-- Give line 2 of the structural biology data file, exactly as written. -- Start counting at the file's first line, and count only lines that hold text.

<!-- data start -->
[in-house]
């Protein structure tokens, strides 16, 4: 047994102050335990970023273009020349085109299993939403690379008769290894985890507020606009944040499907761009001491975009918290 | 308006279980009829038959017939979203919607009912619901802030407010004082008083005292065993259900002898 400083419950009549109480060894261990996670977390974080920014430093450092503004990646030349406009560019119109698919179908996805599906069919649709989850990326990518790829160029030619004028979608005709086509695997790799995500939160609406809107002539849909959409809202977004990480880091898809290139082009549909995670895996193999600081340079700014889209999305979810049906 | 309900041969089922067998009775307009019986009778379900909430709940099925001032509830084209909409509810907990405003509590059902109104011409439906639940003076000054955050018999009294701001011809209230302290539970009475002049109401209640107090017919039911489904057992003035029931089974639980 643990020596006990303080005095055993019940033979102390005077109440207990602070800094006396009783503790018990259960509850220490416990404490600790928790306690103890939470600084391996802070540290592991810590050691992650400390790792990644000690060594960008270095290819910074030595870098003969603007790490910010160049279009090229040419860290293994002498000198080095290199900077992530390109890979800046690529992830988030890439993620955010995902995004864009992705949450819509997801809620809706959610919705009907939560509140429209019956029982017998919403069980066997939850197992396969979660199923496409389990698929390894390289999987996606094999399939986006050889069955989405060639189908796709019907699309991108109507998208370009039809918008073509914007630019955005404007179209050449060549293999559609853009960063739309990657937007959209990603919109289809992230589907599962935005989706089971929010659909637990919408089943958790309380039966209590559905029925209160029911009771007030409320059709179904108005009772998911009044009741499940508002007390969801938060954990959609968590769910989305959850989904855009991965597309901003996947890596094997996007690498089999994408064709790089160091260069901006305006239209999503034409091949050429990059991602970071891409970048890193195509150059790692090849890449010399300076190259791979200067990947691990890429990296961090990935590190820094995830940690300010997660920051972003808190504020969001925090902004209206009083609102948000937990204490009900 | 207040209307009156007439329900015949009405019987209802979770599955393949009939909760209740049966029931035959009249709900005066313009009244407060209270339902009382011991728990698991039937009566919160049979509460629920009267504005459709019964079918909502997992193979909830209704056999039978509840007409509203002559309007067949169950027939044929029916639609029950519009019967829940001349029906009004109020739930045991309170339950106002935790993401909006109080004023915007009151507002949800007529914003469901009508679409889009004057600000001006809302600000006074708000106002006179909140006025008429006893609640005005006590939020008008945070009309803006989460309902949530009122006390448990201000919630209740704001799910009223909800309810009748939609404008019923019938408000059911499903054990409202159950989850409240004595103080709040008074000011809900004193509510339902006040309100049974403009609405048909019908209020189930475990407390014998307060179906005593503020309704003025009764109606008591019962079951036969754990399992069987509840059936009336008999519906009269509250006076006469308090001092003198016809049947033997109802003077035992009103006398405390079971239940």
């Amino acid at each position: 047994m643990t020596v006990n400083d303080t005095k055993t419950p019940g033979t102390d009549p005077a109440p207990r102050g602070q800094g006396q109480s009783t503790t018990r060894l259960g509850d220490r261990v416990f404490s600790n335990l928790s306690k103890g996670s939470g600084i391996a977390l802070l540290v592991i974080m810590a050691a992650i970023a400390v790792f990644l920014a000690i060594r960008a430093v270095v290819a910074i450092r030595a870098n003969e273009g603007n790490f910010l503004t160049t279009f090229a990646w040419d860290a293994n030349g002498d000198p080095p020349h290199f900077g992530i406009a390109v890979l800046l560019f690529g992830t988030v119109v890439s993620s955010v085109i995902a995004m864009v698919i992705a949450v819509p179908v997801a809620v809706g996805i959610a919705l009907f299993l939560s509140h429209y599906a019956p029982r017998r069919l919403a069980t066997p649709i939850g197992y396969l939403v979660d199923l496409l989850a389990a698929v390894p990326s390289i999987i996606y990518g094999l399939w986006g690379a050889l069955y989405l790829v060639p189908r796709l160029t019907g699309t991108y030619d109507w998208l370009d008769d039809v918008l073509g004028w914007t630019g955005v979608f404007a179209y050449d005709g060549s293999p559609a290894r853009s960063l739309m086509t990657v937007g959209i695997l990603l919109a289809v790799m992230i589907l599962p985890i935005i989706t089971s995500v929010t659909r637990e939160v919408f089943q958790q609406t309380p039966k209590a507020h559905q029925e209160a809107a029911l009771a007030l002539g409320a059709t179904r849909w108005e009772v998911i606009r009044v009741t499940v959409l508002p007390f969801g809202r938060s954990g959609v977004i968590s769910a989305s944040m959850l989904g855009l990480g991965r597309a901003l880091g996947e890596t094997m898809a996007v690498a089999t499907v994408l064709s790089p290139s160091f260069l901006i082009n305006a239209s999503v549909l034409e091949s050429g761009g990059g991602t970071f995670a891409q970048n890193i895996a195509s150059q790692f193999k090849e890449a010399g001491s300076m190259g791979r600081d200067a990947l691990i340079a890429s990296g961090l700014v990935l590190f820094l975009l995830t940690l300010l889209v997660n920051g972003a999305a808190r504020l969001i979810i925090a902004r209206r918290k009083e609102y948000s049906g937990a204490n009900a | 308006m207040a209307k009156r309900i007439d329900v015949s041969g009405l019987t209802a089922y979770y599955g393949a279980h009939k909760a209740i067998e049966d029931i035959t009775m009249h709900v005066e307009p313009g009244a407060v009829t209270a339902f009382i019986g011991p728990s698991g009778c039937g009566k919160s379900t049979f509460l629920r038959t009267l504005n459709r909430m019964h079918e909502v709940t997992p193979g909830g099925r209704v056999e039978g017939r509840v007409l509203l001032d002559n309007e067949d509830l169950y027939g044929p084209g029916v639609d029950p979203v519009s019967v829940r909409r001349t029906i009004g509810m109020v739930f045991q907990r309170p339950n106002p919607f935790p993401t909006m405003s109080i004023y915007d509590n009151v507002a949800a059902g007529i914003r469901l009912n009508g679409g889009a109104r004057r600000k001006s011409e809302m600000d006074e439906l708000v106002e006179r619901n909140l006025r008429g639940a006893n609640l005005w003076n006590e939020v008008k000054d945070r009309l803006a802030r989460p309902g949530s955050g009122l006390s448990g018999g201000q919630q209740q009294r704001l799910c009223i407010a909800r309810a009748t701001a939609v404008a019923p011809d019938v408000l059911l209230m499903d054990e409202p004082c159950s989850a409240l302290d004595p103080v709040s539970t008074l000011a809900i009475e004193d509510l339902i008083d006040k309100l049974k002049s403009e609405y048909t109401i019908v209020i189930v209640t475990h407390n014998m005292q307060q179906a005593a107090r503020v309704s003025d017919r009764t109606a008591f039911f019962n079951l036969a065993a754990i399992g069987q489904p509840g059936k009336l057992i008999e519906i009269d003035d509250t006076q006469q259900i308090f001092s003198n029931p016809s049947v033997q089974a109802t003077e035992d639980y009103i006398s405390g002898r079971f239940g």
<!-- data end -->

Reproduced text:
């Protein structure tokens, strides 16, 4: 047994102050335990970023273009020349085109299993939403690379008769290894985890507020606009944040499907761009001491975009918290 | 308006279980009829038959017939979203919607009912619901802030407010004082008083005292065993259900002898 400083419950009549109480060894261990996670977390974080920014430093450092503004990646030349406009560019119109698919179908996805599906069919649709989850990326990518790829160029030619004028979608005709086509695997790799995500939160609406809107002539849909959409809202977004990480880091898809290139082009549909995670895996193999600081340079700014889209999305979810049906 | 309900041969089922067998009775307009019986009778379900909430709940099925001032509830084209909409509810907990405003509590059902109104011409439906639940003076000054955050018999009294701001011809209230302290539970009475002049109401209640107090017919039911489904057992003035029931089974639980 643990020596006990303080005095055993019940033979102390005077109440207990602070800094006396009783503790018990259960509850220490416990404490600790928790306690103890939470600084391996802070540290592991810590050691992650400390790792990644000690060594960008270095290819910074030595870098003969603007790490910010160049279009090229040419860290293994002498000198080095290199900077992530390109890979800046690529992830988030890439993620955010995902995004864009992705949450819509997801809620809706959610919705009907939560509140429209019956029982017998919403069980066997939850197992396969979660199923496409389990698929390894390289999987996606094999399939986006050889069955989405060639189908796709019907699309991108109507998208370009039809918008073509914007630019955005404007179209050449060549293999559609853009960063739309990657937007959209990603919109289809992230589907599962935005989706089971929010659909637990919408089943958790309380039966209590559905029925209160029911009771007030409320059709179904108005009772998911009044009741499940508002007390969801938060954990959609968590769910989305959850989904855009991965597309901003996947890596094997996007690498089999994408064709790089160091260069901006305006239209999503034409091949050429990059991602970071891409970048890193195509150059790692090849890449010399300076190259791979200067990947691990890429990296961090990935590190820094995830940690300010997660920051972003808190504020969001925090902004209206009083609102948000937990204490009900 | 207040209307009156007439329900015949009405019987209802979770599955393949009939909760209740049966029931035959009249709900005066313009009244407060209270339902009382011991728990698991039937009566919160049979509460629920009267504005459709019964079918909502997992193979909830209704056999039978509840007409509203002559309007067949169950027939044929029916639609029950519009019967829940001349029906009004109020739930045991309170339950106002935790993401909006109080004023915007009151507002949800007529914003469901009508679409889009004057600000001006809302600000006074708000106002006179909140006025008429006893609640005005006590939020008008945070009309803006989460309902949530009122006390448990201000919630209740704001799910009223909800309810009748939609404008019923019938408000059911499903054990409202159950989850409240004595103080709040008074000011809900004193509510339902006040309100049974403009609405048909019908209020189930475990407390014998307060179906005593503020309704003025009764109606008591019962079951036969754990399992069987509840059936009336008999519906009269509250006076006469308090001092003198016809049947033997109802003077035992009103006398405390079971239940």